The next morning found the Viking Girl II standing offshore toward the west. MacKiernan and Miss Perkins stood by the wheelhouse, watching Kadavu recede astern.

"Do you think we can trust the fellow's information?" asked the secretary.

"He seemed rather artless," said MacKiernan. "I'm sure he believed what he was telling us."

The Irishman might have said more, but at that moment they were interrupted by a cry from the lookout atop the foremast. "Thar she blows! Two points off the starboard bow!"

"Thatís not a whale, you dumbom" someone yelled from the boat deck, "itís a submarine!"

"Yes, but Iíve always wanted to say that."

MacKiernan and Miss Perkins looked to see a sleek grey vessel rise from the waves. The craft was almost as long as the Viking Girl II, with a graceful swan bow and a strange box-like superstructure aft of the conning tower. As they watched, two stubby stacks rose from the structure and began to spew columns of smoke.

"Is that a steam engine?" asked Miss Perkins in amazement.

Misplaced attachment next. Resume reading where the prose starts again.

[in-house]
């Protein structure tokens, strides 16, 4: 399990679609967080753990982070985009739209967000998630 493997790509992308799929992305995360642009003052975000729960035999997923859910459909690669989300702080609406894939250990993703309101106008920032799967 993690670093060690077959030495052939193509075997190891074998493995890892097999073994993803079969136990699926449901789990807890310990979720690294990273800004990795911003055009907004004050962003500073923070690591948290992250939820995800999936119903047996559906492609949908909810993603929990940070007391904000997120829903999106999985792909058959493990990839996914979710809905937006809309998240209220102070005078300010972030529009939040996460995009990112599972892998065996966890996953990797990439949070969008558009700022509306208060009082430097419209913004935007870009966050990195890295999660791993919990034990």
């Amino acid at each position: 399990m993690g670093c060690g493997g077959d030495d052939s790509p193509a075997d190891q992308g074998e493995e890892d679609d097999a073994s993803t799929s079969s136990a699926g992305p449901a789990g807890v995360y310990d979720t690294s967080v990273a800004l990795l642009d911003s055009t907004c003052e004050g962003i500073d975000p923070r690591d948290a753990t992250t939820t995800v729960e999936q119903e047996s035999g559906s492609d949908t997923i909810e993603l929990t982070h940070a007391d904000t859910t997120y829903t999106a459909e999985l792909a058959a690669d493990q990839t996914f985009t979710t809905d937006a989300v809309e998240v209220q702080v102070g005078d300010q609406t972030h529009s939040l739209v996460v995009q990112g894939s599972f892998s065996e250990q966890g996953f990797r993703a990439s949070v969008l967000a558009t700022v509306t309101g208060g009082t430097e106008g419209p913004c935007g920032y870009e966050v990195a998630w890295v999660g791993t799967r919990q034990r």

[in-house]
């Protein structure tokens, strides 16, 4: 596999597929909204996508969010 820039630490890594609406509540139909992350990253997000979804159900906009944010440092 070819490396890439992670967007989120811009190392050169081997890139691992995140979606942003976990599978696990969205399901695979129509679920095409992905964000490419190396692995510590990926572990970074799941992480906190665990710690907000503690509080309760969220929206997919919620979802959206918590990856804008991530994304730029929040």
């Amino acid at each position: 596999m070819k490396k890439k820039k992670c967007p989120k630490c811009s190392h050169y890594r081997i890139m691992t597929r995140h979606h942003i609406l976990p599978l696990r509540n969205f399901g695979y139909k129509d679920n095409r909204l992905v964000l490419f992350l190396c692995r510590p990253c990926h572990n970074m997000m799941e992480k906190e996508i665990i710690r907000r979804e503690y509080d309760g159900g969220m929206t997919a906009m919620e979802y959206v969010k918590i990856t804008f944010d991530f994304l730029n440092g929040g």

McKiernan sighed. "That would have to be our Mister Fuller. I canít think of anyone else who would own a steam-powered submarine."

"It looks like they mean to use their deck gun," said the secretary, pointing across the waves, where the submarine's crew were struggling with a tompion.

"So it would seem," said MacKiernan. "They have underestimated Miss Helga."

The submarine's gunners didn't seem particularly skilled at their task, and it was several minutes before they managed to fire a round. It fell short with an unprepossessing splash. Helga grinned.

"Ha!" she announced. "A four-incher! Ours is bigger!" She gestured toward the foredeck where her crew had dismantled the crate that concealed their own armament.

"She has a deck gun too?" said Miss Perkins.

"I'm afraid so," sighed MacKiernan. "I try not to think about this."

Their adversary's gun fired again -- a dull pop. The Viking Girl II's cannon thundered in reply. A huge spout erupted next to submarine. Seconds later, steam belched from its stack and it began to pick up speed.

"Do you think that's the last we'll see of them?" asked Miss Perkins as it sheered away and vanished toward the horizon.

"Probably not."

Next week: Hello, My Sultry...